The recent filing of the proposed JCP&L Monmouth County Reliability Project should serve as a wake-up call to all taxpayers in the state of New Jersey. The proposed 10-mile project with upwards of 200-foot monopoles to be installed on New Jersey Transit right-of-way will have a negative impact on the property values of all adjoining properties and potentially, properties within the line of sight. The impact alone in Middletown could be upwards of $1.5 million in lost value. However, don’t despair taxpayers of Middletown, Holmdel, Hazlet, Aberdeen and Red Bank. According to their BPU filing, JCP&L will be making a $9.8 million payment towards the local municipalities through Energy Receipts taxes.Energy Receipts taxes are the monies paid by electric utility companies for use of easements and equipment in a community to provide their servic- es. In other words, the utility company pays a fee for you and I having to deal with power lines, substations, utility poles, and so on and so forth. You may be thinking Middletown may lose millions in property values but JCP&L will make up for it so it should all work out in the end. Not so fast. Since Gov. McGreevy’s actions in 2002, the State of New Jersey has taken this money due to the municipalities and has used it for their own state budget purposes. Both Democratic and Republican governors alike have continued the state’s skim on suburban taxpayers to the tune of millions of dollars per year. Fortunately this was challenged in court and the state was told that they could not directly take the money due to municipalities in this fashion. Thus, law- makers in Trenton will tell you that this is not true and that municipalities do receive their energy receipts tax money. Instead, all governors since 2007 have reduced CMPTRA (Consolidated Municipal Property Tax Relief Aid) payments to local towns by the amount that is owed to the towns in Energy Receipts taxes. If a town receives $2 million in energy receipts taxes, the State of New Jersey reduces the exact amount that is supposed to be used for property tax relief to your town. Money that belongs to the taxpayers is syphoned away to be spent on wasteful state budget programs on an annual basis instead of reducing our property taxes.Since 2007, Middletown Township has seen Trenton skim over $40 million that rightfully belongs in Middletown. In fact, Middletown is owed over $5 million per year in this year’s budget alone. To put that into perspective, that $5 million would have resulted in a 9 percent property tax reduction on the 2016 municipal tax bill with a fully funded budget to meet our obligations. This is not a one-year, one-time event. These cuts would be happening every year. Municipal tax bills in Middletown and neighboring communities would be slashed.If approved, the Monmouth County Reliability Project will have a negative impact on taxpayers in all of the affected municipalities. The only entity that will benefit from this project will once again be Trenton. Middletown Township has done everything we could over the past five years to bring this issue to light. As mayor in 2011 and 2012, I hosted public forums with other mayors to bring this issue to light. The Middletown Township Committee has sup- ported countless resolutions sponsored by the League of Municipalities and supported bills that would stop this state shell game and provide the neces- sary property tax relief we deserve. If the leadership in Trenton is serious about helping to control the soaring costs of property taxes in New Jersey, it is time that they stop their continued Ponzi scheme financing on the backs of municipal taxpayers. The list of unfunded state mandates and diversionary programs that are breaking the backs of municipal taxpayers runs deep, and it is time that the taxpayers of New Jersey to demand the restoration of these critical funds back to the people they belong to. As I struggle to find one positive benefit to the Monmouth County Reliability Project for Middletown and our neighbors, I hope the issue brings to light an issue that would surely help provide immediate property tax relief. If the state doesn’t stop the way it does business, will the last one left please turn out the lights?Tony Fiore Deputy Mayor, Middletown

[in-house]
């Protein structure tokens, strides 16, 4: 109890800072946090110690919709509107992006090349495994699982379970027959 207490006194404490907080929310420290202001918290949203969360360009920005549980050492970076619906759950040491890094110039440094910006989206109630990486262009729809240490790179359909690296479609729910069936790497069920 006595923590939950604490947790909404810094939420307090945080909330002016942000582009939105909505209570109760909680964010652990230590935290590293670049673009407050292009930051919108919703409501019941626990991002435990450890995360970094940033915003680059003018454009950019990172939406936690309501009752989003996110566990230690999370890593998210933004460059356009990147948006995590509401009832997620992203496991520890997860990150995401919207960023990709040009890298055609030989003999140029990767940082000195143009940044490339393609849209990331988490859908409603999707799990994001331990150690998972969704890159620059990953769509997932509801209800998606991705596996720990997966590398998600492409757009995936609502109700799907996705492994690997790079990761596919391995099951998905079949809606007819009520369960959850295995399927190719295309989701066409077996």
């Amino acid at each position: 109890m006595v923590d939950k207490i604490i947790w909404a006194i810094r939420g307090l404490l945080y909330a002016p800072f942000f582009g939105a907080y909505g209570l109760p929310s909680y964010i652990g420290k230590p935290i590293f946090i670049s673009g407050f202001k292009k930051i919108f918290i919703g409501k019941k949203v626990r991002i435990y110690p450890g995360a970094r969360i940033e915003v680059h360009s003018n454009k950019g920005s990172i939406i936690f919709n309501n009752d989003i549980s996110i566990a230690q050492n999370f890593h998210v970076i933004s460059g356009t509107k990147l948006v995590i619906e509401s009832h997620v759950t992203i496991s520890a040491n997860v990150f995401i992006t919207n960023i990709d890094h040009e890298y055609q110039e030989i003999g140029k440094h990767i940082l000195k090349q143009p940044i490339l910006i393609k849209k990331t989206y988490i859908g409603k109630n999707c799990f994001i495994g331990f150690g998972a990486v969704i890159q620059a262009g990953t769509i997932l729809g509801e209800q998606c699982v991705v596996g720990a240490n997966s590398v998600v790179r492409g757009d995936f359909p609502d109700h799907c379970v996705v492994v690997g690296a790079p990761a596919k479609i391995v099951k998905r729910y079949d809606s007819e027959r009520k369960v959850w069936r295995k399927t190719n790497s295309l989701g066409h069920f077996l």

“We have maps and data that support that smoke from this size stack will travel for six miles. If accurate, you’re not talking about a local issue. This covers a large part of northern Monmouth County. You’re talking north to Hazlet and Holmdel; west to Marlboro and south to Red Bank and Little Silver. This is not just a couple of neighborhoods in Middletown that should be worried,” added Clark, who recently launched an online petition denouncing the crematorium. The petition currently has more than 4,000 signatures. Rather than a location set behind the cemetery’s mausoleums, which are visible to drivers traveling the state roadway, the developers have eyed a vacant, forested area on the other side of the railroad tracks identified on the municipal tax map as Block 865, Lot 136. According to New Jersey Department of Environmental Protection (DEP) press officer Lawrence Hajna, Fair View Cemetery applied for an air pollution control pre-construction permit three years before submitting its application to the township in 2017. Unlike the original site among the cemetery’s thousands of headstones, which includes vital infrastructure like roadways, parking areas and utilities, this 19.5-acre plot is completely undeveloped and, if approved, would place the crematorium directly across Oak Hill Road from the entrance to the Poricy Park Nature Center and a residential development accessible via Ivy Hill Road. It would also be adjacent to Fairview Fields, a series of soccer fields used by township athletes. Currently there are no regulating measures on the books in Middletown pertaining to crematoriums. Mackiewicz said when the application first came before the planning board, she questioned a developer’s professional about the chamber emissions and was troubled to hear the response. “They told me the only thing that comes out of the chamber is water vapor. But that’s a vague statement. After questioning them about the vapor, they said it would not be 100 percent clean. They said it’s the same effect as if I was running my own fireplace. But I’m not putting bodies in my fire place. There’s other things in a body we need to worry about,” Mackiewicz told The Two River Times. Clark also noted there is mercury present in some deceased bodies, mostly derived from silver dental fillings, that is most dangerous to pregnant women and small children. Though crematoriums are considered low emitters of potentially hazardous materials, a group of township residents are not so sure. QUESTIONINGEMISSIONS According to the New Jersey Cemetery Association there are an estimated 25 operational crematoriums in the state, and around the country they are being viewed as a viable option for cemeteries that are running out of plots. A crematorium is a permitted use at Fair View Cemetery, one of the largest nonsectarian cemeteries in the Garden State. Two years ago the application was granted conditional approval by the Middletown Planning Board. The DEP approved thatpermit June 19, 2014, andthe permit is due to expireJune 18, 2019, Hajna toldThe Two River Times. Regina Mackiewicz said she began monitoring the situation in April 2017, and is the founder of the Facebook group Stop Fairview Crematorium, a private group that has nearly 550 members. Fair View Cemetery, a 90-acre parcel bordering Route 35 South, Oak Hill Road and the NJ Transit North Jersey Coast Line railway, initially proposed the construction of a crematorium in April 2017. However, the site of theproject will be moved. Clark, who was an active member of the Residents Against Giant Electric (RAGE) group, which was instrumental in defeating a $111 million power line proposal by JCP&L, said a new resident opposition group is growing in the township and is collecting data that shows the potential dangers which could arise from the crematorium chambers. The scope of the project is expected to remain the same when Fair View Cemetery goes back to the planning board March 20. A NEW LOCATION Despite several attempts, Fair View Cemetery superintendent William Rockafellow could not be reached for comment. “For me, it’s the environmental impact and it’s the toxins that are most troubling. The smoke stacks are said to be low emitters, but there are still hazardous materials like mercury we need to worry about,” said Andrew Clark during a Feb. 25 interview with The Two River Times. Mackiewicz noted that some bodies can contain medical implants, silicone implants and even unaccounted-for pacemakers. “If pacemakers aren’t removed at the funeral home, who is to say they’ll be removed by the crematorium operators? It could be overlooked, and pacemakers do explode inside crematorium chambers, damaging the chambers and filtration systems, which could lead to bigger problems.” But when the developer, Fair View Cemetery Association, sought a setback variance a few months later, which would have allowed them to build the facility just 50 feet away from the nearby highway, the application was snuffed out with a unanimous vote at the July 24, 2017 zoning board meeting. According to the projectdescription delivered to thezoning board in September2016, the project called fora 1,128-square-foot humancrematorium facility withtwo chambers. Because the application is open before the planning board, Middletown Township personnel and elected officials declined comment. RESIDENTS RALLYIN OPPOSITION MIDDLETOWN – After lying dormant, an application for a proposed crematorium is scheduled to go back before the township planning board in March. Crematoriums have been a controversial topic in the area in recent years, including a 2014 case in Oceanport in which elected officials said they would mount a legal defense against Woodbine Cemetery. Though Woodbine proposed a crematorium, it could not obtain an air pollution permit from the DEP. In 2016, a group of Manalapan residents entered a similar fight against a proposed crematorium at the Old Tennent Cemetery. The planning board ultimately refused to hear the application.